The children of Michel Wittock are direct descendants of Lucien Bonaparte on their mother’s side, which provides an explication for how the Wittockiana has come to possess certain Bonaparte family relics, including a substantial bibliophilic archive and documents related to the brother of the emperor Napoleon and his family. In the Wittockiana’s Council Room, one can admire a stately bust of Lucien Bonaparte, prince of Canino and Musignano, presiding over a library full of impressive books from different periods.
The showpiece of this library is without a doubt the impressive series of 33 volumes of the famous Encyclopédie ou Dictionnaire raisonné des Sciences, des Arts et des Métiers, Par une Société de Gens de Lettres (Paris, 1751-1777). Under the direction of Diderot and d’Alembert, over 200 experts, artisans, and eminent authors collaborated on this immense project, one of the most ambitious undertakings in French publishing under the Old Regime. These precious volumes bound in speckled calf – of which the majority bear the gilded emblem of the Order of Lawyers of Rennes on their front cover and the ex-libris of Prince Gabrielli, son-in-law to the Prince of Canino, on the inside cover – were mostly likely confiscated by Lucien when he was acting as Minister of the Interior.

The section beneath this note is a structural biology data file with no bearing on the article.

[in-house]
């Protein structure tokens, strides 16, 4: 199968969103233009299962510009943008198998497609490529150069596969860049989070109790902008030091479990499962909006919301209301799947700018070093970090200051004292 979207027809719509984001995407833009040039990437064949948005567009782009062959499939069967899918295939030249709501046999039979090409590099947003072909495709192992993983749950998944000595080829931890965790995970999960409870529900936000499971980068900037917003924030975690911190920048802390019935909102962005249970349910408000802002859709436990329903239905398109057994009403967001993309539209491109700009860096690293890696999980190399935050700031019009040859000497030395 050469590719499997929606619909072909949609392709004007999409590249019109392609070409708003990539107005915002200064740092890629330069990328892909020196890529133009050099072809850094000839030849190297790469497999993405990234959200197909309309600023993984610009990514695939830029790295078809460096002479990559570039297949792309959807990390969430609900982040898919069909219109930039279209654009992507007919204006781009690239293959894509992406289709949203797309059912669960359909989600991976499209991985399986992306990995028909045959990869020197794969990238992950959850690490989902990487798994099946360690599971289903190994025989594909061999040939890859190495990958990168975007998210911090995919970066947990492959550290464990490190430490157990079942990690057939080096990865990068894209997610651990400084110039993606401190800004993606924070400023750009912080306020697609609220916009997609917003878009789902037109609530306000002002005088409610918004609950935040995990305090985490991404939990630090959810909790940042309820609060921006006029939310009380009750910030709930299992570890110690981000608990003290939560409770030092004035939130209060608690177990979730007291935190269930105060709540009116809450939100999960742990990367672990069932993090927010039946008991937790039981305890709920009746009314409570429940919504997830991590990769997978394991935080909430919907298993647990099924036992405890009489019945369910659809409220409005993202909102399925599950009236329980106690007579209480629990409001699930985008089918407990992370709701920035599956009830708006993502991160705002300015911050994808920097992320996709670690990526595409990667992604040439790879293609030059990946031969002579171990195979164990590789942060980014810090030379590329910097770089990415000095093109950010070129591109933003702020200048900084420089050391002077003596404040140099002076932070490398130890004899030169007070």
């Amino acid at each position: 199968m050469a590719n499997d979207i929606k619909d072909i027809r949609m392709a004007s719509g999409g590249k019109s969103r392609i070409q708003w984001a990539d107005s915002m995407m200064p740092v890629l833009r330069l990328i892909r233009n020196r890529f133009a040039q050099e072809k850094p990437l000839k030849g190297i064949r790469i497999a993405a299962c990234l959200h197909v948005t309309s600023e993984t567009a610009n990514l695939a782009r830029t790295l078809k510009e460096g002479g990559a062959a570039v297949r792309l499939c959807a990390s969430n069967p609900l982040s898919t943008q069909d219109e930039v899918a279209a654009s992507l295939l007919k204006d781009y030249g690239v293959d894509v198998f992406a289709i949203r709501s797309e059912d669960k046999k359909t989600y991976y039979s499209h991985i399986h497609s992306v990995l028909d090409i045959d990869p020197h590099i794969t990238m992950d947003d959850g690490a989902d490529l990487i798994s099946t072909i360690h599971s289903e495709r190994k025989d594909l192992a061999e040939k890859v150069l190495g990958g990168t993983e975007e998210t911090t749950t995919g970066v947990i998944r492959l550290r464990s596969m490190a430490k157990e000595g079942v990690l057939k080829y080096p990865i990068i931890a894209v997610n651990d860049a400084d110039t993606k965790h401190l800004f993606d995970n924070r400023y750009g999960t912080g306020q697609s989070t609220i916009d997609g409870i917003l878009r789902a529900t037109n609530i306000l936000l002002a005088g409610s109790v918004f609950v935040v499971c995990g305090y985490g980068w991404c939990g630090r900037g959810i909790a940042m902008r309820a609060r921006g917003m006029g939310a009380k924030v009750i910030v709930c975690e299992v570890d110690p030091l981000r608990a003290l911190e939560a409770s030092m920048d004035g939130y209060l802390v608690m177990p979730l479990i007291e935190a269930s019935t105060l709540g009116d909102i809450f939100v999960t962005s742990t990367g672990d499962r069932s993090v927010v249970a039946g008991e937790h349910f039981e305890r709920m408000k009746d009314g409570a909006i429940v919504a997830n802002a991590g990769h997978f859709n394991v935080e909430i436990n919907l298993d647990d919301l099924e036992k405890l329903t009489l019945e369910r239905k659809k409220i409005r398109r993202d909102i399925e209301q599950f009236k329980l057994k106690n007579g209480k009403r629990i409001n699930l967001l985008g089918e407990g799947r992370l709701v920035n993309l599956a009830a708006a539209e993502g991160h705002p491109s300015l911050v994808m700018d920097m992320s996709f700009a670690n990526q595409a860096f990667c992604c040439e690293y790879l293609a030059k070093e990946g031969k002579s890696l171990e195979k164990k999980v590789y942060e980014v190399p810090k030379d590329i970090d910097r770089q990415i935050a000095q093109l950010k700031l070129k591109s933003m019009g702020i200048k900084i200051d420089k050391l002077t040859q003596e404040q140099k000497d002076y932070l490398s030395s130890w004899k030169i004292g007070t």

Another significant part of the collection worth mentioning is the Correspondances of Napolean Bonaparte, published by order of the emperor Napoleon III (Paris, Imprimerie impériale, 1858-1869). This edition comprises 32 volumes; it was specially printed on fine paper for the emperor and has never been available for commercial purchase. This particular copy was a gift from Napoleon III to his cousin, Prince Gabrielli.
The archives of the Lucien Bonaparte collection consist principally of the handwritten memoires, contained in a number of notebooks, of the princess Julie Bonaparte who hosted a literary salon in Paris under the Second Empire. As interesting as they are unprecedented, the memoirs are accompanied by a dozen of family photo albums dating to the end of the first half of the 19th century.